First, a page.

View Full Version : Why 28ga?

September 7, 2002, 11:57 PM
After seeing several posts lately about 28ga shotguns I got to thinking...:eek:

Is there really a need for this gauge? I know that a guy never really needs an excuse to get a new gun or caliber :D but I just don't know what I would use this for. Between the 20 and 410, I just can't imagine a need for another caliber.

So what are you guys using them for? Do you think they will catch on big time, or just be more of a fad? I'm not dissin' (yo yo yo homie) the 28 or anything, but inquiring minds want to know.



September 8, 2002, 06:10 AM
.28 does for me all I might want from a .20, without the weight and recoil of the .20.

.12 is for HD.
.28 is for fun.
No use for a .20 or a .410.

Many may want or need .20 and/or .410, but that does not change the fact that .12 and .28 suit me best and meet all my shotgunning needs.

To each his own, and may we always have our favorite choices.

Dave McC
September 8, 2002, 06:12 AM
The 28 gauge is the smallest gauge that can humanely take smaller game birds. In fact,it wacks them deadernh*ll. The shot string is short,more shot hits at the same time, so the cumulative effect is occuring withint a smaller time frame.

The 28 works very well as a small bird, close to medium range,small shot, shotgun. it's just enough and no more. It's also been a standard at skeet, thus ensuring its survival as a using gauge.

And 28s are wonderful to carry through hill and dale. Many are very pretty, and upscale.

Compared to the 20 gauge in actual upland use, it's close to as effective. Compared to the 410, it's much better,even with similar shot loads.
Finally, a 28 gauge properly fitted, makes a great starter shotgun for a kid or adult beginner.


The ammo is limited in selection/availability. It's also more expensive.

3/4 oz of shot is 3/4 oz of shot. Fine under 30 yards,but longer shots are not a good idea.Many 28 gauge fans have great dogs, there's a connection there.


September 8, 2002, 06:57 AM
The ammo is limited in selection/availability. It's also more expensive.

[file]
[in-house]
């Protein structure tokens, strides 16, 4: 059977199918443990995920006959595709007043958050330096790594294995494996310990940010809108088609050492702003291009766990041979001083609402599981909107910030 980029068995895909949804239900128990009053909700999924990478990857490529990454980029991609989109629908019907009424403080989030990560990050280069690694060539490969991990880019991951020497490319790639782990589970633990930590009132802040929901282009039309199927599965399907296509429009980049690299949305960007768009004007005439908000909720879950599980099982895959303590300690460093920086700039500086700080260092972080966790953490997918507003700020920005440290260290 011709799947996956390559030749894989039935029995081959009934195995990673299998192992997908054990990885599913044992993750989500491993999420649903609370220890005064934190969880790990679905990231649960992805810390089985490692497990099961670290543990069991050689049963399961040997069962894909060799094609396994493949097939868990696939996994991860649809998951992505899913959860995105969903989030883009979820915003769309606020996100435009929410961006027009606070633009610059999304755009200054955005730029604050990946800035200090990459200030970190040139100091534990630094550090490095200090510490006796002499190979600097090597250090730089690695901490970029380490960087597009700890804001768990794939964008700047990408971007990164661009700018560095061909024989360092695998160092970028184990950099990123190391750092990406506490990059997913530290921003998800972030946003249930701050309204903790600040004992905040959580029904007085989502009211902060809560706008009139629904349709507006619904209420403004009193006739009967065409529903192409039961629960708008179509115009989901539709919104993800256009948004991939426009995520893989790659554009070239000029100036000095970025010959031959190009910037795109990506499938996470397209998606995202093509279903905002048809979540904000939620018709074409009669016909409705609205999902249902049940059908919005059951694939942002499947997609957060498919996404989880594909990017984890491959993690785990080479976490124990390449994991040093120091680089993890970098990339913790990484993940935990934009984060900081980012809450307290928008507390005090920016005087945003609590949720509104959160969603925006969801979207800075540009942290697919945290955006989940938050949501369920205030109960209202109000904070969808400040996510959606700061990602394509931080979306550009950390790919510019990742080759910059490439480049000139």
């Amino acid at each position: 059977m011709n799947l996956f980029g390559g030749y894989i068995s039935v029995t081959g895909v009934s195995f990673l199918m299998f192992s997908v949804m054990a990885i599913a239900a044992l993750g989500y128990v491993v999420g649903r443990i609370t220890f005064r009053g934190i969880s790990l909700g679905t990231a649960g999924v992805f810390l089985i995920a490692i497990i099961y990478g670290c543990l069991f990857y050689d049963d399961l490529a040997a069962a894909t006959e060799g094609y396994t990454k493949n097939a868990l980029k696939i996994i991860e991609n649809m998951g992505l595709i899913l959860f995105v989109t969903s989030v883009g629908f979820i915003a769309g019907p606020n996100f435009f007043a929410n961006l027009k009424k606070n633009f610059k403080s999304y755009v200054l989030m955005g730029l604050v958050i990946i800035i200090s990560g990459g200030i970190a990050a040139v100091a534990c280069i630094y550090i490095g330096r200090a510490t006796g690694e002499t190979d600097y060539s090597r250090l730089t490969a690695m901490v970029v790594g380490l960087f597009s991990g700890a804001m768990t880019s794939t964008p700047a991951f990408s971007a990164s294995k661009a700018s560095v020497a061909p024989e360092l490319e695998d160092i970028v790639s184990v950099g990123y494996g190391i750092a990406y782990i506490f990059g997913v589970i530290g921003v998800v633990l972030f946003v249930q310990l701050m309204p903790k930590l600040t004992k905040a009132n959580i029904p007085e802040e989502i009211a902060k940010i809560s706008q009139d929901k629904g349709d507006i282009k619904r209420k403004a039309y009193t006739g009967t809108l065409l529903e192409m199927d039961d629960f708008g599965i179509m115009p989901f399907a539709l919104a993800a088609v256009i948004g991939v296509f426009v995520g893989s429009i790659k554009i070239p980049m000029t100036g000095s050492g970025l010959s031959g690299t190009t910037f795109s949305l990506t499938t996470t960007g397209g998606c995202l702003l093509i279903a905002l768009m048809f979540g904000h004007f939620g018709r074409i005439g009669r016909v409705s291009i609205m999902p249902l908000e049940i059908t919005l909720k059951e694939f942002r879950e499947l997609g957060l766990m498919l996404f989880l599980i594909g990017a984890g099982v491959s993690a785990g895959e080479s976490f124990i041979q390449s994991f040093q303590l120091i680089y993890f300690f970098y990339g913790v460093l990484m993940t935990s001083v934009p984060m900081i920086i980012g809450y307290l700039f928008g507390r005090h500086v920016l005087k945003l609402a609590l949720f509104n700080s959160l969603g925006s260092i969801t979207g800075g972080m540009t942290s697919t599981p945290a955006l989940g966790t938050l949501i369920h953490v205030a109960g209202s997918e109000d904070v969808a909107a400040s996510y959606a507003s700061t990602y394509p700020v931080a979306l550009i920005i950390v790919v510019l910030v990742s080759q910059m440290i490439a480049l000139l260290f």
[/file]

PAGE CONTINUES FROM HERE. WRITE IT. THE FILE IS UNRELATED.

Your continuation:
But not too much so.

The selection is quite adequate for the usage (in my case, squirrels and clays). No shortage of anything I might want or need from cheaperthandirt.com.

Re price, consider this excerpt from the link provided above by Geoff:

A related myth about the 28 that shows up frequently, is that if and when you do find 28 gauge shells, they are limited in variety and over priced. Again, I just haven't found this to be the case. In addition to the standard 3/4 oz. skeet load of #9 shot, several manufacturers offer 3/4 oz. 28 gauge loads in #6, #7 ½, and #8 size shot. There are also some 1 oz. loads available from Winchester, again in sizes #6, #7 ½ and #8. On the issue of price, the question is, "Twenty-eight gauge shot shells are over priced with respect to what?" Certainly, if you compare the price of a box of most 28 gauge shells with the price of a box of 12 or 20 gauge discount or so-called "promotional" loads, there is a considerable difference. However, these loads usually contain relatively soft lead shot and have fiber wads rather than plastic shot cups. They are also generally recognized as poor performers in the field. On the other hand, most 28 gauge shells are loaded with hard lead shot and have a plastic shot cup. These loads closely resemble the more expensive high quality 12 and 20 gauge shells that contain hard lead shot and perhaps have a granulated buffer in the shot column. If you compare the cost of 28 gauge shells with that of the premium quality 12 and 20 gauge shells, you find that the cost difference is not nearly as great.